You may be reading this from the office on your first day back, in the parking lot of the day care you’ve prayed over, or in your baby’s nursery while you get dressed. If you’re like me, you may be reading this long before you return to work because you’re already dreading that day. You may be reading this through tear-stained vision. You may be reading this with or without your baby in your arms.
However you are right now, I’m glad you’re here. You’re about to return to work after maternity leave, and, like all the moms before you, you’re scared. Nervous. Guilty. Tired. Sad.
Going back to work is hard. In fact, it may be one of the hardest things you’ve ever done. You may think you’re not strong enough to be away from your baby all day, but you can do it. How do I know? Because you’ve already been through something far more difficult. You brought life into this world. You may have pushed with every ounce of your being. You may have held on as you were wheeled into surgery. Or, you may have waited for months, even years, for the day your adoption went through. No matter how you became a mother, you were strong. Oh, so strong.
If you can do that, you can do anything.
Now, don’t get me wrong. It will be difficult. When you leave your heart with someone else, whether it’s day care, a nanny, or a trusted family member, you will ache. You will feel the pull of your child, and it will hurt.
It’s okay to cry.
But please, momma, don’t cry because you feel guilty. You have talents, gifts, and goals. Maybe you went to school to do what you do (and maybe you’re still paying for it). You chose to pursue your dreams before your baby came along, and it’s okay to pursue them now. You’re providing for your baby. You’re bringing home money that may better your child’s life. You’re showing her a beautiful example of what it looks like to be a working mother. You’re teaching him that a woman can have a successful career outside of the home.
You’re doing that.
There may be a moment when you find yourself secretly enjoying your free time. When you get your morning cup of coffee or eat your lunch without being tethered to your baby’s schedule or reacting to his every need, you may feel relieved. Know this, momma – it’s okay to feel that way. You’re not a bad mother because you enjoy a few minutes alone. In fact, you become an even better mother when you take care of yourself.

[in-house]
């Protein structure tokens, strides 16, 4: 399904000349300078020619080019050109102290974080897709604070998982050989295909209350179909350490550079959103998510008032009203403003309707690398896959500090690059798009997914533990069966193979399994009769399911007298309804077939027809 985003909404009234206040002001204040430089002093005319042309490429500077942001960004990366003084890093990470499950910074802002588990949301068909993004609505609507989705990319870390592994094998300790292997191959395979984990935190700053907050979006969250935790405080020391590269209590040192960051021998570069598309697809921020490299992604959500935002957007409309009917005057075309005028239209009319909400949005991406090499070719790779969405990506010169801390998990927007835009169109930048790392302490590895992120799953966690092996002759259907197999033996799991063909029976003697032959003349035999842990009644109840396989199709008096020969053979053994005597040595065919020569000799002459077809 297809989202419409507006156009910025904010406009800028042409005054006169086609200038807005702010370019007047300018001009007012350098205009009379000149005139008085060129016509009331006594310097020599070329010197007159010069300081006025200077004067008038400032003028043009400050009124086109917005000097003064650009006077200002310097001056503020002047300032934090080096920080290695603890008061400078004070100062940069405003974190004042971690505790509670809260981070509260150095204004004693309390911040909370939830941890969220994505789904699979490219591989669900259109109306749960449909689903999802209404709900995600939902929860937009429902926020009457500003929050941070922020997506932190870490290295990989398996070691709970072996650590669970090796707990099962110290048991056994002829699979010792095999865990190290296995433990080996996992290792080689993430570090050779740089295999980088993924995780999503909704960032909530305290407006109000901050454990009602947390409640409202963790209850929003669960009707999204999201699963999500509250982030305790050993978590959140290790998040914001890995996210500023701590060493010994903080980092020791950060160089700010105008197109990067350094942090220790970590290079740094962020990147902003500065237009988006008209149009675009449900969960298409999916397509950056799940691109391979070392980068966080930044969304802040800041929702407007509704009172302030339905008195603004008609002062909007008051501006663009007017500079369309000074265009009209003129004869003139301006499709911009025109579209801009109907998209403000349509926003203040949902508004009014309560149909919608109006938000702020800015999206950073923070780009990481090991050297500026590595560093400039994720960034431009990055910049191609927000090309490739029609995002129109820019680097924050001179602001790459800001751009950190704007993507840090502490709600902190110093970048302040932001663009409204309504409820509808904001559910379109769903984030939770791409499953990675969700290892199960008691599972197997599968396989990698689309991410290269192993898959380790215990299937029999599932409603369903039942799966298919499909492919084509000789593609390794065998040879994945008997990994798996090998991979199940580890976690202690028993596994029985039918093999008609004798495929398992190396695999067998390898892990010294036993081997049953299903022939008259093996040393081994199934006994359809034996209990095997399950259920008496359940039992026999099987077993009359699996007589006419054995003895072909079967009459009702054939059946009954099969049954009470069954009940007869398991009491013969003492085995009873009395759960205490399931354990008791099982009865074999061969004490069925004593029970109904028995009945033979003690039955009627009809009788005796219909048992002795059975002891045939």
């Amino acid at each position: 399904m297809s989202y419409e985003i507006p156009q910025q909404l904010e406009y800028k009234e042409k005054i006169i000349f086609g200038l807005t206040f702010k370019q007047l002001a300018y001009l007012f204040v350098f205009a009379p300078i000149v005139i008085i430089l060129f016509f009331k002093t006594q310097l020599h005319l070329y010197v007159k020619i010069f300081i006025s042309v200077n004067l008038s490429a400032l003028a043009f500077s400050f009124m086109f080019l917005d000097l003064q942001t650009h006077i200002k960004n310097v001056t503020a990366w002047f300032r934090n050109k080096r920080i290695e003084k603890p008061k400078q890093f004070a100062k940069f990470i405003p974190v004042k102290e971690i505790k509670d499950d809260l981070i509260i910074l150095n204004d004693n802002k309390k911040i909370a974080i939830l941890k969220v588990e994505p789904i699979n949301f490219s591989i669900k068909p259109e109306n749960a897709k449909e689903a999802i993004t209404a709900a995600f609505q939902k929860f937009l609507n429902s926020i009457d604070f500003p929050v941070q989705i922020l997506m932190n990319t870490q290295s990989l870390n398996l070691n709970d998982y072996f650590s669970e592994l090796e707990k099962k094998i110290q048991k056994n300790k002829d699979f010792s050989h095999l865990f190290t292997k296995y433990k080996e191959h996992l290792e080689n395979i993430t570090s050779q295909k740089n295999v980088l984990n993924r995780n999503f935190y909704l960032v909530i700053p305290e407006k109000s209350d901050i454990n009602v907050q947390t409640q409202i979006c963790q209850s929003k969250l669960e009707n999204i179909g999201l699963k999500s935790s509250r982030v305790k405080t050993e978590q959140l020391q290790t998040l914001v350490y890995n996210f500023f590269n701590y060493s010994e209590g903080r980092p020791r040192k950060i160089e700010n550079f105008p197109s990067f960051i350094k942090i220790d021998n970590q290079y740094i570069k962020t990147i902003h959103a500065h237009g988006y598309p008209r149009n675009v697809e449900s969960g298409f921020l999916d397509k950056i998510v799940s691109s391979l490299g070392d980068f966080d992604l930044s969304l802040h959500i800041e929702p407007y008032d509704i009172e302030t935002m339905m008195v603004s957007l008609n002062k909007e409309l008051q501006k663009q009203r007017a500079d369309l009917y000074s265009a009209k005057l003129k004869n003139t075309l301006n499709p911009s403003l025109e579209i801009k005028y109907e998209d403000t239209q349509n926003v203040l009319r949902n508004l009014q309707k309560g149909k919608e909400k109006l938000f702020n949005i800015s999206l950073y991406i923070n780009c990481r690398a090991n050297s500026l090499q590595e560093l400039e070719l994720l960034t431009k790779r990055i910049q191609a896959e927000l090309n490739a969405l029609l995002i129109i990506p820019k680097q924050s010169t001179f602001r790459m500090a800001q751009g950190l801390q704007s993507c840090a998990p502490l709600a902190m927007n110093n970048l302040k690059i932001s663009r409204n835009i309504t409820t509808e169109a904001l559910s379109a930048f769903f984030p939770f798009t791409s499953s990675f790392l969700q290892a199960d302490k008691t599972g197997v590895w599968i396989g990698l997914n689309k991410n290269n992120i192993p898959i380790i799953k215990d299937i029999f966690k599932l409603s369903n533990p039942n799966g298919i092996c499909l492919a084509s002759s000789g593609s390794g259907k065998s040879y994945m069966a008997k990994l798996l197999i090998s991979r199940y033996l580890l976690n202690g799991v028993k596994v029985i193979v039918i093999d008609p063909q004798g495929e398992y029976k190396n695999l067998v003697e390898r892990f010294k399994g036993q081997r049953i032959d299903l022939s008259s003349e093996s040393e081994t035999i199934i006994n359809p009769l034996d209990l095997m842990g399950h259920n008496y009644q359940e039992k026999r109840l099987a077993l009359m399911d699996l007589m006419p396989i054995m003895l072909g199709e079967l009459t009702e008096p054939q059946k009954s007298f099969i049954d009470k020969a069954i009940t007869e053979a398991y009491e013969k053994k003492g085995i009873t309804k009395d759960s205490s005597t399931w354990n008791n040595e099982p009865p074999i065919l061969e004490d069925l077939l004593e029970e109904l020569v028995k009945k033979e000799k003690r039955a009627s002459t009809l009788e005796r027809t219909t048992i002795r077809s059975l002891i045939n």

People will ask how you’re doing. They will ask every minute of your first few days back. Because it may be difficult to muster a response without breaking down (again), have a canned answer ready. “Hanging in there.” “Getting better every day.” “Doing what’s best for my family.” Take breaks and let yourself breathe. Bring photos of your baby so he’s always in sight, and try sending positive thoughts to him throughout the day. Maybe he can’t hear you, but a child’s bond with his mother is like no other. It can’t hurt to try.
You will miss your baby. You will worry that her caretaker won’t know what to do when she cries. After all, you’ve spent the last couple of months with her. You know all of her quirks. But, they will learn. They will learn to love your child and your child will be all the better for it.
Yes, you will spend many hours apart. Yes, you may miss some of his milestones. But while you’re at work providing for her, she’s making friends. While you’re pursuing your dreams, he’s learning and gaining valuable social interaction.
At the end of the day, your baby will still be yours. She will still light up when you walk in the room. He will still fall asleep on your chest.
When the workday ends, hold him close. Kiss her face and let her tiny hand grip onto your finger. Breathe him in.
He will know you’re a wonderful mother. She will know she is loved.
Now suit up, dust off, and get to work. You’re too strong not to.